• Fair comments Middy, but my money is on a massive stink.

      Date and time
      June 12, 2013, 7:42AM
  • Thaiday? What is he going to do apart from being third man in? You may as well have said hit man Tate.

    ctown westie
    Date and time
    June 12, 2013, 2:02AM
    • Great article Richard...glad to see someone else south of the Tweed River understands what Gallen has done.NSW have been the better side for the last two years.All we needed was to play footy and the drought was broken.Then along comes Captain Pillow Puncher and the Joke of a Judiciary and QLD remember why they hate us with that passion of theirs.

      Manon DeEdge
      Date and time
      June 12, 2013, 4:25AM
      • Actually, we never forgot. Gallen just brought it front and centre. Does anybody seriously think it won't be on in game two? First scrum. For sure. One in, all in.

        Date and time
        June 12, 2013, 12:27PM
    • I'm tired of this butt kissing journalism. Origin is rugby league at it's best, and while fighting shouldn't be happens...and when it does, it's awesome, let them sort it's theatre and it's testosterone...

      I don't fully understand the argument against Origin, stating that it encourages violence on the's real life, not some perfect world where everyone can just get up and give each other a hug when they're happens everywhere, everyday...and it's a part of life...and watching our role models lose it on the field, shows that sometimes it's ok to lose our tempers and get angry...trying to make the game "perfect" (ie: where no one gets angry at any time or just book a therapist when they need to vent on the field) will only end in failure because it can never be perfect, especially in Origin!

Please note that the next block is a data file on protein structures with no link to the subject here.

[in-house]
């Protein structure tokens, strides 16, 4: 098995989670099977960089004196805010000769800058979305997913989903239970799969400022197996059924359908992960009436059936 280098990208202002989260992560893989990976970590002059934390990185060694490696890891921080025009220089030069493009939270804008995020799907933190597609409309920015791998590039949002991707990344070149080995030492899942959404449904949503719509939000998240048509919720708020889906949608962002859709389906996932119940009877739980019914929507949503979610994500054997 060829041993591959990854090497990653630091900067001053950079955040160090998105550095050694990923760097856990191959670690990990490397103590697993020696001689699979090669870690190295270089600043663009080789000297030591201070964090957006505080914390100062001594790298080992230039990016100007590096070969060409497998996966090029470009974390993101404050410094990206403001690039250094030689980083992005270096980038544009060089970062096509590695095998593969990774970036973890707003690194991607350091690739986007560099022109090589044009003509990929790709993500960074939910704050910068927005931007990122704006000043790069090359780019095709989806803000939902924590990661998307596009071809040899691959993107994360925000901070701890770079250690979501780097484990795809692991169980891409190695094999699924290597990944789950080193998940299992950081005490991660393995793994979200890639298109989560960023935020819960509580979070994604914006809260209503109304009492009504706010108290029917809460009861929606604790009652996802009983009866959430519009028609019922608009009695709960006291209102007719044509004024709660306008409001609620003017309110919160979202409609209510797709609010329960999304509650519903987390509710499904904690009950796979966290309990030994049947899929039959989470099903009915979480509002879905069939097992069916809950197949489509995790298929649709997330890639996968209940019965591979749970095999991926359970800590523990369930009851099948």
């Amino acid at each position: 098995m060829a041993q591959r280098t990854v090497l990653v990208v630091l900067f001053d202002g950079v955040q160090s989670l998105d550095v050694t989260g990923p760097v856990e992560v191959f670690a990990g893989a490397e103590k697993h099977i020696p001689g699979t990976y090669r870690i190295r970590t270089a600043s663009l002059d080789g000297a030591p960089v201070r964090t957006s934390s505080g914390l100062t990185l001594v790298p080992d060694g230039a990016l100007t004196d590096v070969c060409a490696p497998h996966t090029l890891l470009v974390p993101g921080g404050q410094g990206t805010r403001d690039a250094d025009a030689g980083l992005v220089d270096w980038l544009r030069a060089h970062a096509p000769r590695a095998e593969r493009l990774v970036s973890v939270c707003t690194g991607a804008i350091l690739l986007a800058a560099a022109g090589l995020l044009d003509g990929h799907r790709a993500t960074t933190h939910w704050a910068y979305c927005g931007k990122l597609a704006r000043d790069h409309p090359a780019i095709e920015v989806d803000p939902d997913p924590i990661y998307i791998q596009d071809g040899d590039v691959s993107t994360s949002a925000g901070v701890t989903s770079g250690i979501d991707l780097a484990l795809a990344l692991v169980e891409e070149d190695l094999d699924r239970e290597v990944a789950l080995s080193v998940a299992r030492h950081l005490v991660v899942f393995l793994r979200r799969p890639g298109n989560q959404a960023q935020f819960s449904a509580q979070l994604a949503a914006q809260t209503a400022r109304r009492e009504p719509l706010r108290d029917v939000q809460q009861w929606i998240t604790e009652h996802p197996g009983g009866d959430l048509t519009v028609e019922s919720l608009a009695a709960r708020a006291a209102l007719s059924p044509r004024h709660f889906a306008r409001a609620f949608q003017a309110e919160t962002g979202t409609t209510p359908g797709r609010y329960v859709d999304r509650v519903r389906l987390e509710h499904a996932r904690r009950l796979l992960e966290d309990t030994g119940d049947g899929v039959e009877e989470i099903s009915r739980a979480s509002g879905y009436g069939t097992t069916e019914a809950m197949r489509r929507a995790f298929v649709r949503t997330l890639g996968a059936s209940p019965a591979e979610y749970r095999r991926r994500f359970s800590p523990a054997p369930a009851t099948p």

Stop the butt kissing journalism please!!

      3rd Floor
      Date and time
      June 12, 2013, 6:13AM
      • I agree. Rugby League is a hard physical sport played by competitive young blokes. As in the real world, occasionally people lose their tempers and punches are thrown. You might not like it, but it's the reality of it. I suspect that the majority of league fans want the players to play with passion - it makes for a better contest. But that same passion and competitiveness is a 2-edged sword. Anybody who expects zero fighting in Origin games is being a tad naive.

        Date and time
        June 12, 2013, 11:44AM
    • yet another journo condoning violence in the game(or shame) whichever its your mentality. Another generation of young kids learning from their so called heroes. Great stuff - not - and what will happen when the kids of those who condone viiolence get hammered on their own sports fields? No answers to a simple question which has been asked across many forums this week.

      Date and time
      June 12, 2013, 7:41AM
      • May I present a counter-argument?

        To my knowledge, there has been one fatality this year in rugby league, and it didn't result from a king hit, it was the result from a knock to the head during a tackle.

        Most of the serious injuries in the rugby codes do not occur because of fighting, they are the result of ordinary events in the ordinary run of play. The Panther's Sam McKendry broke his neck not from being punched, not from foul play, but from a poorly executed tackle.

        If an objective study was undertaken, based on data and not on emotion, it would highlight that there are remarkably few injuries sustained from punches being thrown.

        Let's not confuse football fistycuffs with the serious issue the community faces of the death and maiming of weekend revelers that results from street fighting and king hits. That kind of behaviour is driven by excessive consumption of alcohol, and other drugs. It does not arise because a twenty-something male had a few drinks, and cast his mind back to Paul Gallen throwing a few punches on a football field.

        If one applied the methodology used by criminologists and statisticians, there would be no causal link found between throwing punches in football and the rise in the kind of reckless and drunken violence that has been witnessed over the last few years. There would also be no strong link found between serious football injury and the throwing of punches.

        I don't believe the footballing authorities should ever promote their sport based on perceived violence, not because it may influence community behaviour, but because they should promote the sport itself, and not something that forms a very small part of the contest.

        Gallen's actions were not "a great origin moment". Let's get over it.

        Date and time
        June 12, 2013, 9:27AM
      • Looks like someone didn't bother reading the article.

        Date and time
        June 12, 2013, 10:18AM